Finally, I jumped in and finished it a few days ago. I used black binding which worked better than the green, and the softer batting in the body of the bag made all the difference in terms of  maneuverability for sewing.

But, once again, I did not heed the warning on the pattern, and I accidentally ironed the strap — making black smudges on the green facing in my lining. And though the black topstitching looks good on the outside of the bag, I don’t like it on the interior, especially as there is under-stitching as well and a couple of hiccups where the thread broke.

It would not be a huge project to take out the interior, replace the green strip and re-sew it all. But, I’m kind of over this project for a while.

10 Dec

Un-sewing

Remember the messenger bag I made a few weeks ago? Here it is deconstructed.

Yup, I wasn’t happy with it, so I took it apart. I’ve been doing a lot of that lately. Undoing my work.

Yesterday I rearranged some artwork  on the wall and hung up a new piece. After a few hours I decided I didn’t like it. A frame would help, but, if it were really good, it should be able to stand on it’s own. So I took it down and will most likely take it apart someday. Not to fix it, but to use the parts elsewhere.

I undid a piece a month ago too. It had small puckers on the back because I used an inappropriate backing fabric. I took out the quilting and redid the work with a new backing. Much better.

I’m OK with this. Maybe it’s a sign of maturity, but more and more, I don’t expect, or even hope, all my work will be fabulous. Nothing is so precious that I can’t just chuck it (and leave no incriminating evidence). I want to improve, and sometimes moving forward means moving backward.

12 Nov

When you know it’s going wrong, but keep at it anyway.

I’ve been wanting to make a messenger bag for  loooooooong time, based on one of my daughter’s drawings. Nearly a year ago, I found the perfect pattern via You SEW Girl, and it’s taken me this long to get around to making it.

I was intimidated by my vision for the drawings, but finally having my hubby home so I could dive deep into experiments and problem solving without worrying about homework or lunch got me through that. I was also intimidated by the pattern which actually required that I read it! Once into it though, I realized it’s thorough, but not difficult.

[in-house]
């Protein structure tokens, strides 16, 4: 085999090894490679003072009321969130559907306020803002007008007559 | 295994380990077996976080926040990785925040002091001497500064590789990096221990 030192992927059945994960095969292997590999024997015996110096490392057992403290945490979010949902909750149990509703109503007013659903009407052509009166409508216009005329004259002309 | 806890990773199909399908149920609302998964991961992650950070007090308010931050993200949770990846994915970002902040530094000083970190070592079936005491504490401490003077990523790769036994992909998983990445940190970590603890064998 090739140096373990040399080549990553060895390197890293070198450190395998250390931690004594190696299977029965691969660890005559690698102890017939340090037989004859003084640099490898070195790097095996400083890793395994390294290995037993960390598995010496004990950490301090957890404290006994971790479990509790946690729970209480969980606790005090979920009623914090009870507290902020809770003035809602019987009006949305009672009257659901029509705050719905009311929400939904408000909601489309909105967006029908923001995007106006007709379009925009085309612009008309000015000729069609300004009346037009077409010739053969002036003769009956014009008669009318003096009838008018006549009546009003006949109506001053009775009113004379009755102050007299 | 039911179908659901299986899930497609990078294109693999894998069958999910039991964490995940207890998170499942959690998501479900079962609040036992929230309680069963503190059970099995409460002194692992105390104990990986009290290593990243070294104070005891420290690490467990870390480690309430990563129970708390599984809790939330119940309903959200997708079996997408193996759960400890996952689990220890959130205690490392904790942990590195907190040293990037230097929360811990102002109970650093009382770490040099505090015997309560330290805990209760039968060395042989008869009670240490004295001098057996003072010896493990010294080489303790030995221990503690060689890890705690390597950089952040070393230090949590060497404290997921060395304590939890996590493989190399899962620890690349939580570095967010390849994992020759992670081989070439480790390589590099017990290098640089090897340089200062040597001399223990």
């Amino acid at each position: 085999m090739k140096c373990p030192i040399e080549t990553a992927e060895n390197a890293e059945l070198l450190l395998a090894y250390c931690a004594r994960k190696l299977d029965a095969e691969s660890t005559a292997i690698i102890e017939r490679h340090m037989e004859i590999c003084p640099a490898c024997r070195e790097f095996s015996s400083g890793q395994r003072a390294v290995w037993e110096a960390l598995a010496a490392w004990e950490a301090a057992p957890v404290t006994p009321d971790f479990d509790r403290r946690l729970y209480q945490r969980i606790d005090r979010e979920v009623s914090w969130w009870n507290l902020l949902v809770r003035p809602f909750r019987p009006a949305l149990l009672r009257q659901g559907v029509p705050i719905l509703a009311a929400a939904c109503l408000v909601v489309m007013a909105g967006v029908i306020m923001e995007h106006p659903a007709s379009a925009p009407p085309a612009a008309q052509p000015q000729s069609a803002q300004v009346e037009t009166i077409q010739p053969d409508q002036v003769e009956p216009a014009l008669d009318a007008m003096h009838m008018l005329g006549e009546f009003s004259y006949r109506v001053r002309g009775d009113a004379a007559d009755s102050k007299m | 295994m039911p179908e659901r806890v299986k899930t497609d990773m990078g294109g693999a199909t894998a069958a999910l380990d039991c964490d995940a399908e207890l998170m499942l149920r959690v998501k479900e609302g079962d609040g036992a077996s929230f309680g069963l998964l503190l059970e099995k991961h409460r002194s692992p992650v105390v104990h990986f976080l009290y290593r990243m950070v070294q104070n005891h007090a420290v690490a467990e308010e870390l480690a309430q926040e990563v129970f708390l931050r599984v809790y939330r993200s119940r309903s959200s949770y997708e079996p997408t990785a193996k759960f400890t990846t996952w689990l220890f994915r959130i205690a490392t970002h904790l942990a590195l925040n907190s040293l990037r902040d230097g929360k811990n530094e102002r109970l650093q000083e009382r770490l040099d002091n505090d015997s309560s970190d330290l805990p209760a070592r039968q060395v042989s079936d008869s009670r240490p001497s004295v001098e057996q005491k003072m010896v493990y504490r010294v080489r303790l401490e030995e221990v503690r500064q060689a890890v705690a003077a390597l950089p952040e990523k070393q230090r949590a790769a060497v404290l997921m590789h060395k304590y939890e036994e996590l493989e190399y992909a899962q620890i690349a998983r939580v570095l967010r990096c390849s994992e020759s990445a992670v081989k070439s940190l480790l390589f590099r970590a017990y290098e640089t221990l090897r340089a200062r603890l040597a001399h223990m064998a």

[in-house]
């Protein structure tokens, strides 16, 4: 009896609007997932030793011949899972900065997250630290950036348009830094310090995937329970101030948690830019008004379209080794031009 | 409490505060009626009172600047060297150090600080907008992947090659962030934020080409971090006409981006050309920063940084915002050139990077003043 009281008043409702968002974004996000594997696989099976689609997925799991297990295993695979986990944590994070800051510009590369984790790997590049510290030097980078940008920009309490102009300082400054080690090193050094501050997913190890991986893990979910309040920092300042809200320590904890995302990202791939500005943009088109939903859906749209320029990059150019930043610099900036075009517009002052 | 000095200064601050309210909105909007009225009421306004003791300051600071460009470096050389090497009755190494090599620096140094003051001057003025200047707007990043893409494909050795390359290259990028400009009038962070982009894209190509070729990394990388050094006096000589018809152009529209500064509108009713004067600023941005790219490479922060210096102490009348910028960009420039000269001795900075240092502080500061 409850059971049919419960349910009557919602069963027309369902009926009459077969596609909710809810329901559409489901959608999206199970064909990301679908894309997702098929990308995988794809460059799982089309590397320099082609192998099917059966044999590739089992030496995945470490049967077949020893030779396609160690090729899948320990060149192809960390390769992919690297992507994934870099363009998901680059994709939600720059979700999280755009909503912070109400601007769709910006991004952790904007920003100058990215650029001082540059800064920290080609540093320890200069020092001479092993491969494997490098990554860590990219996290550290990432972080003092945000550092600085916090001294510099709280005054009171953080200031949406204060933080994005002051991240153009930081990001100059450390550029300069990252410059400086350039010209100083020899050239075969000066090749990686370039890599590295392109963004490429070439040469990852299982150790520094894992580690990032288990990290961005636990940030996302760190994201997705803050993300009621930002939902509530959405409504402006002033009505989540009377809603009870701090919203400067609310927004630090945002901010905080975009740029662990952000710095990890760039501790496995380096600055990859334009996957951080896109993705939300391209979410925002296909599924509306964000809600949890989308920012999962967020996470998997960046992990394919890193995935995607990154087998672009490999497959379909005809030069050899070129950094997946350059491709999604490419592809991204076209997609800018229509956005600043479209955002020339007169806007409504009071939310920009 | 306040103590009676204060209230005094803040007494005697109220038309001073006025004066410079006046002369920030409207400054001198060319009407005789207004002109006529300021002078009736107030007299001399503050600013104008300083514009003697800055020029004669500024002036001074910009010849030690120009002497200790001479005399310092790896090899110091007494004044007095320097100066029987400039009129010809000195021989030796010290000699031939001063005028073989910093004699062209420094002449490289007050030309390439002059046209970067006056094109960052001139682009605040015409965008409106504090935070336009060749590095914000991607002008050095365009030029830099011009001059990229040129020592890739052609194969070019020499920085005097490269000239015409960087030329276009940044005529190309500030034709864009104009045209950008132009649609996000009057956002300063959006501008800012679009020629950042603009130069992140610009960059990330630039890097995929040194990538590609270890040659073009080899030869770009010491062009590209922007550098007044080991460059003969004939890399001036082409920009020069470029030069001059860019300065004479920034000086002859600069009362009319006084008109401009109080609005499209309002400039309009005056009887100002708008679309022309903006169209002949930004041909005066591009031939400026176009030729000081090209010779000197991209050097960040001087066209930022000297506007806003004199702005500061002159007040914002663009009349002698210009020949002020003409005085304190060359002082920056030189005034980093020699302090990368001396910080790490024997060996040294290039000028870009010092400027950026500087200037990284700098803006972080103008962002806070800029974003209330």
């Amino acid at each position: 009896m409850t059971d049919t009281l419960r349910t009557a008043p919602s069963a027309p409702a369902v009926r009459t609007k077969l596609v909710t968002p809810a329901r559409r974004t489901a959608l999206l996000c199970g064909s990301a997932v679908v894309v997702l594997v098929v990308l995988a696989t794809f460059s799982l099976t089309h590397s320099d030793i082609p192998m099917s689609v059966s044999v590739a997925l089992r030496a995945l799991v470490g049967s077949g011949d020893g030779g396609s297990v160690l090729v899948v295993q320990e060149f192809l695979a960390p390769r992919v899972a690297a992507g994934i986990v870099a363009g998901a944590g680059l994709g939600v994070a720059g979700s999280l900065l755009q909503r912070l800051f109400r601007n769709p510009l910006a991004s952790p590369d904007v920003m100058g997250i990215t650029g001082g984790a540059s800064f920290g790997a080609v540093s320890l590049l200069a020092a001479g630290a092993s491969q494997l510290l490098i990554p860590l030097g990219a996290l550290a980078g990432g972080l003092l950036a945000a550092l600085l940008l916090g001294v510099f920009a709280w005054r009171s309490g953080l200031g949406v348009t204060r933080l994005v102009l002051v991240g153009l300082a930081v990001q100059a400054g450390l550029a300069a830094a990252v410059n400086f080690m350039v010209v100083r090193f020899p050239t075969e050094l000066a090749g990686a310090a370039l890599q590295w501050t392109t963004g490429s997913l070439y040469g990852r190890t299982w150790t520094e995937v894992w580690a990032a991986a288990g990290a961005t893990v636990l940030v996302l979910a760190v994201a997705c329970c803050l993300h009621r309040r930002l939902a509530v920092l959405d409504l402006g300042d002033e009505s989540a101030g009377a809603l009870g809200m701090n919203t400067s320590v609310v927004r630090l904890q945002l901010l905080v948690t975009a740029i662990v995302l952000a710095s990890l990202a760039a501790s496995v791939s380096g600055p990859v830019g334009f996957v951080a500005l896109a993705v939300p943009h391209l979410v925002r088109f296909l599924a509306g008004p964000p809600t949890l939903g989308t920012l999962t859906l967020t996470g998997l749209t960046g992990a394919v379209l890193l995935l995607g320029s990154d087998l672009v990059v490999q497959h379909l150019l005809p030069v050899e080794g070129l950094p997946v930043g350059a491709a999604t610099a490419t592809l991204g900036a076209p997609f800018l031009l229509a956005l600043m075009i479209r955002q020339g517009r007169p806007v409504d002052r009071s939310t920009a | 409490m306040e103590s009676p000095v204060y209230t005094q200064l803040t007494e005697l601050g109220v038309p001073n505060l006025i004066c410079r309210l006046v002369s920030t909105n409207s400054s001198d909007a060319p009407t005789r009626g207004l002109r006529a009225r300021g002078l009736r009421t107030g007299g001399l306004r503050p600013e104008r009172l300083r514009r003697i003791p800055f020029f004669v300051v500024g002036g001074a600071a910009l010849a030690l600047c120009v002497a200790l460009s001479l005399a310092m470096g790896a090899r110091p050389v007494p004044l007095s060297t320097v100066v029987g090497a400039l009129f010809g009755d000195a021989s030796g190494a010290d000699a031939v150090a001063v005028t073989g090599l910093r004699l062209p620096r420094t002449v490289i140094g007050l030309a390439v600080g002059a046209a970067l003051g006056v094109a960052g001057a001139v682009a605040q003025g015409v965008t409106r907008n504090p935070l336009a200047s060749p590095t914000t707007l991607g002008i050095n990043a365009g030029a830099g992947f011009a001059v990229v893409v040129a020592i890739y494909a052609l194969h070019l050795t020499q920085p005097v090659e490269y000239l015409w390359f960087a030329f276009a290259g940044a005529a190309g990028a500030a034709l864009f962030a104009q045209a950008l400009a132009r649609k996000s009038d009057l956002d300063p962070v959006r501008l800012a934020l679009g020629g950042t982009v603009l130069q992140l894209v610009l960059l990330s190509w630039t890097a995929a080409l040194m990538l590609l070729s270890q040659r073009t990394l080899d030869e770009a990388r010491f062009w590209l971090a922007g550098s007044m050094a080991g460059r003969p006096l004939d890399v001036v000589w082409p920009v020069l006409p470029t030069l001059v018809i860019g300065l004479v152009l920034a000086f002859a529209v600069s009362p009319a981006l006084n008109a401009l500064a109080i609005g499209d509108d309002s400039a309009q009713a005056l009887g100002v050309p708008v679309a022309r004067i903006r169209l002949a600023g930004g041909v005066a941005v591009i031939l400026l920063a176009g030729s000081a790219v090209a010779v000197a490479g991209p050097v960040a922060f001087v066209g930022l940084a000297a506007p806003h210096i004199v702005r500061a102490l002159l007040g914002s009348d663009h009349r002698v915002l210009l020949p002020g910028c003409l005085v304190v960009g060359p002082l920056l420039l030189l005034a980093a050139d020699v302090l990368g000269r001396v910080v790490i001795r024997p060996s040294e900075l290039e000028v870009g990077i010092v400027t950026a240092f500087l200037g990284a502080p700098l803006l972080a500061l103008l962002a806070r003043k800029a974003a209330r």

What was difficult however, was using thick Peltex interfacing rather than the batting called for in the pattern. It made the whole thing cumbersome. My seams and top stitching suffered from the extra bulk and the lack of maneuverability. But I pressed on because over-all, it was looking like my vision. Certainly it would pass the galloping horse rule. Which would be fine if I wanted to carry this around as an everyday purse.

But no-oo, I have this vision in my head of a gallery-worthy collection of textile pieces inspired by my kids’ art. And that needs Craftsmanship with a capital C. Frustrated, I was ready to ditch the whole thing last night. Instead, I slept on it, and realized this morning that yes, I’d never use the bag — because I was disappointed with it. I also realized that I could salvage more from it than I had originally thought — like the whole interior. And the base with the cool feet. So, today will probably see the deconstruction of the bag, but not it’s permanent demise.

05 May

A New Resource

I’ve forgotten if I posted this swatch before or not.

There’s been a lot of buzz about print on demand fabrics lately. I think Spoonflower was the first, and right now, they are definitely the best known place for printing fabric with your own design. I heard about it when they were in Beta phase, but didn’t really know what I would need my own fabric for since I am already a huge fan of new and re-purposed commercial fabric and all the connotations and stories they hold. There  are so very many colors and patterns out there already, how could I possibly be lacking?

Completely unrelated, I’ve had a drawing my daughter did a few years ago that looked to me like it needed to be an embroidered patch. A patch, of course, needs something to go on, so I’ve had in my mind to make a messenger bag. Recently I found a pattern for just the bag I want to make, and decided that the original drawing, plus more would make a perfect lining for my bag. Back to Spoonflower — here’s the perfect way to incorporate the kids’ drawings.

I ordered the swatch, then adjusted the colors, and now I have my own fabric! I messed up a few of the repeats (scatter designs can be tricky when you need a portion of something on one side of your repeat to match up exactly with the rest of the image on the other side), but it wasn’t due to any defect on Spoonflower’s end. For my purposes here, I doubt anyone but me will notice anyway. I’m excited to make the bag and my own patches, but I’ve got a few other things in the works I’m excited about too, so it may take a while.